- Kushner’s Threat to Palestine: An Interview with Norman Finkelstein
by COLTER LOUWERSE, https://www.counterpunch.org/
Norman Finkelstein is a leading authority on the Israel-Palestine conflict. While most observers have proclaimed Jared Kushner’s ongoing ‘peace’ initiative to be dead in the water, Norman warns that it may pose a serious threat to the Palestinians. In part 1 of this interview, I spoke with him about what we can expect from the Kushner initiative going forward.
What is the end goal of the Kushner-led ‘peace’ process?
The Trump administration hasn’t demonstrated focus or consistency at the diplomatic level. But I don’t agree with all the talk that the Kushner plan is “dead on arrival”.
The prime mover behind the Kushner plan is neither Israel nor the US. It’s Saudi Arabia. Saudi covets an open alliance with the Israelis and the US. It fears the Iran axis. It’s a feudal despotism largely impotent on its own; it needs others to pull its chestnuts out of the fire. Witness the Saudi debacles in Yemen and Syria. On a more immediate level, there’s the Khashoggi affair—MBS (Muhammad Bin Salman) is desperate to be rehabilitated in Washington. If Saudi enters into an open alliance with Israel, even liberal members of Congress will forgive his “indiscretions.” So the Saudis harbor strong motives to push through the Kushner plan. The one and only obstacle to an open alliance with Israel is the Palestine Question. If they can resolve it, or appear to resolve it, then it’s clear sailing.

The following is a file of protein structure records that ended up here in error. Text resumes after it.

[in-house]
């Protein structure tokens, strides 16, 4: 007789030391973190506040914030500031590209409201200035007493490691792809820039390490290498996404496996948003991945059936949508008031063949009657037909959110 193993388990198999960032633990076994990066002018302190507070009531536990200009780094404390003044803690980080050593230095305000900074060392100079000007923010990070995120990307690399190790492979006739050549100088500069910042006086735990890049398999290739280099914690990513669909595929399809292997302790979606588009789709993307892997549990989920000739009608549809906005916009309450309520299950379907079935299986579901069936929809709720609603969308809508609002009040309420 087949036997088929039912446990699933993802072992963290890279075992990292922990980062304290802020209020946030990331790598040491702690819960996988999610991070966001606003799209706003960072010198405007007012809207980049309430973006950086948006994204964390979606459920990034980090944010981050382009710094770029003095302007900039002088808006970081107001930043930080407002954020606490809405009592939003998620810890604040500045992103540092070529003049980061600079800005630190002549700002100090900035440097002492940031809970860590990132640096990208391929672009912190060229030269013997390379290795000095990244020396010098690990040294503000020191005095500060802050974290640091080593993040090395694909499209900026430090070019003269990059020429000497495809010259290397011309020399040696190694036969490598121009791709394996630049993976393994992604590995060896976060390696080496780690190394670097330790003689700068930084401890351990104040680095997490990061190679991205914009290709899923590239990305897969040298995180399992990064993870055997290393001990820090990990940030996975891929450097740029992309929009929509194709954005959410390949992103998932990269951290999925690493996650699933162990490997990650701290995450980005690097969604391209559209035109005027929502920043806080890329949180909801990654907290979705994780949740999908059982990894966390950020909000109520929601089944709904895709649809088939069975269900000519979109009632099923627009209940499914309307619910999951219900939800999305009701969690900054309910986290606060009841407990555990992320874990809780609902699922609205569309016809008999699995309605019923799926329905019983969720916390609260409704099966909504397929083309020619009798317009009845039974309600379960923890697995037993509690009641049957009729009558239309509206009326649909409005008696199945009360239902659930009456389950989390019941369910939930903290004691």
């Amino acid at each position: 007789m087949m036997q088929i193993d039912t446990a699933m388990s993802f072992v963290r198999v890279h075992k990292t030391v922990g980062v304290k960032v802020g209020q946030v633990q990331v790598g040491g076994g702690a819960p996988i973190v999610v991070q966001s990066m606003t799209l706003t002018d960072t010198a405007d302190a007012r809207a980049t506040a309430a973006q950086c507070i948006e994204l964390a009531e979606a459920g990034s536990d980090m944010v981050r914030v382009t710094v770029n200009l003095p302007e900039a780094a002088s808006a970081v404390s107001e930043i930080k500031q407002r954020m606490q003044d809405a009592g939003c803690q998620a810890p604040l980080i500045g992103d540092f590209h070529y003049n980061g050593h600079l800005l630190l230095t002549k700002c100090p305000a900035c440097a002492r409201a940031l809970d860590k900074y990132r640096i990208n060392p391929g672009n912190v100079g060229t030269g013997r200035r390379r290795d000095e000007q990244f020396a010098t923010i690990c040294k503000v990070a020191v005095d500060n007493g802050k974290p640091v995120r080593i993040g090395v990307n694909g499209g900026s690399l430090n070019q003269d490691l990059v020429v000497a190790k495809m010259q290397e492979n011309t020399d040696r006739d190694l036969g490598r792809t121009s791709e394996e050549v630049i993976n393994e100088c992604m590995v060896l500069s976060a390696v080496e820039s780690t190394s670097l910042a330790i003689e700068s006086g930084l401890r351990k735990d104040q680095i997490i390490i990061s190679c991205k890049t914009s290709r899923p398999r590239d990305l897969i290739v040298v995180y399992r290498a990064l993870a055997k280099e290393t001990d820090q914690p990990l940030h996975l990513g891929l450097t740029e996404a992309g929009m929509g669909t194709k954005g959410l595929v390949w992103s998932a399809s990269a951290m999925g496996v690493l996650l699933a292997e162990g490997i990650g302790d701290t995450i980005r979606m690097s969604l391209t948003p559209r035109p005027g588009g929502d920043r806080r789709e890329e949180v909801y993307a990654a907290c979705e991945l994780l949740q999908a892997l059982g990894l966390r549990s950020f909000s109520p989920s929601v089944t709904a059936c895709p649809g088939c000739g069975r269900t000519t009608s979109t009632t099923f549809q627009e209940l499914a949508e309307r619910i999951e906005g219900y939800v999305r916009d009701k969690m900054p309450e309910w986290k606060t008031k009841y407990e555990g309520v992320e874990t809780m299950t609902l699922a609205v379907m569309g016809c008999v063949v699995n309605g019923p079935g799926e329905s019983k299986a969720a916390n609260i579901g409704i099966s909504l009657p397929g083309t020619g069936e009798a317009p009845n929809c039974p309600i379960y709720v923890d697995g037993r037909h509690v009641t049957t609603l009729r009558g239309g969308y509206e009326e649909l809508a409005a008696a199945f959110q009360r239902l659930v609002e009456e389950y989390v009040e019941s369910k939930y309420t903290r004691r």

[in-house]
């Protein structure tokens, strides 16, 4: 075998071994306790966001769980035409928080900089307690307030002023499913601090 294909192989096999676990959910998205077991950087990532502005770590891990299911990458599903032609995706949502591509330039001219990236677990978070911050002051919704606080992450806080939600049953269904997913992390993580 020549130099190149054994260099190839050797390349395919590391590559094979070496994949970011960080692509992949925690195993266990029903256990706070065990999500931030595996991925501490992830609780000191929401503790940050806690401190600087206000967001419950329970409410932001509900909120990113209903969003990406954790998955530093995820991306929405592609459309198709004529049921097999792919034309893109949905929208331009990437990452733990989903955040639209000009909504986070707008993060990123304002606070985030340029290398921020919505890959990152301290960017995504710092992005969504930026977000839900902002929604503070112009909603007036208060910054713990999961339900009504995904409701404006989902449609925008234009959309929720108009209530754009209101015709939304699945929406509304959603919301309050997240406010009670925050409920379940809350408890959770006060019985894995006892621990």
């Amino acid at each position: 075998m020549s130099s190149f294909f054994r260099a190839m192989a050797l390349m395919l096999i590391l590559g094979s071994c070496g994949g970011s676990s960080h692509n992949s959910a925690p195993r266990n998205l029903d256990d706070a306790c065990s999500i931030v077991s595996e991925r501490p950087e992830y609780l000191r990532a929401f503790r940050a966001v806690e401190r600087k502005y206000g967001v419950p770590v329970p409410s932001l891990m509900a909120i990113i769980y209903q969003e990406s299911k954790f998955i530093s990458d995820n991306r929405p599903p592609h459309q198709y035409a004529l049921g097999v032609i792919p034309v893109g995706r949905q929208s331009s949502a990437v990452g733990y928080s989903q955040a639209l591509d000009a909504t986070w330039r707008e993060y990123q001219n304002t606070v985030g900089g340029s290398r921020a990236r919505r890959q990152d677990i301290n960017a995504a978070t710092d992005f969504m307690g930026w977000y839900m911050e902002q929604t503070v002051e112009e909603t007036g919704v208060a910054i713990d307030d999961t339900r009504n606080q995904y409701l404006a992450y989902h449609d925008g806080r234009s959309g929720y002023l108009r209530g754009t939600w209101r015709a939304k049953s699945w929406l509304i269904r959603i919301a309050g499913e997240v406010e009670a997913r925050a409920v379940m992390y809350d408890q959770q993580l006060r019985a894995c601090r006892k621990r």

What do the Israelis get out of it? They’ve already gotten from Trump recognition of Jerusalem and the Golan as belonging to Israel. The Kushner plan’s political component will almost certainly include recognition of what’s called the “major settlement blocs” as belonging to Israel. That’s about 10 percent of the West Bank on the “Israeli” side of the wall. For now, Israel doesn’t want the rest of the territory because it doesn’t want all those Arabs. It will be said by Trump supporters, correctly, that the whole elite establishment in the US—liberal to conservative, Democrat to Republican—has always supported Israeli annexation of the settlement blocs.
However, recognition won’t be a huge victory for Netanyahu because the Trump regime is too eccentric. It’s possible that if Trump is defeated in 2020, the Democratic president will resume the status quo ante and pretend the Trump years never happened. Then we’d be back to Jerusalem, the Golan, and the settlement blocs having the same status as in prior US administrations.
What would be a huge victory for Netanyahu would be an open alliance with Saudi Arabia. It would spell the official end of the Arab League. One of the core unifying elements of the Arab League was opposition to Israel. The Gulf states will realign with Israel, alongside Egypt and Jordan. Israel’s biggest diplomatic victories in the Arab world were Camp David, 1978 (Egypt’s defection from the “Arab Front”), and Oslo, 1993 (the PLO’s de facto collaboration with the US and Israel). A Saudi-Gulf open realignment would be Israel’s third big diplomatic victory.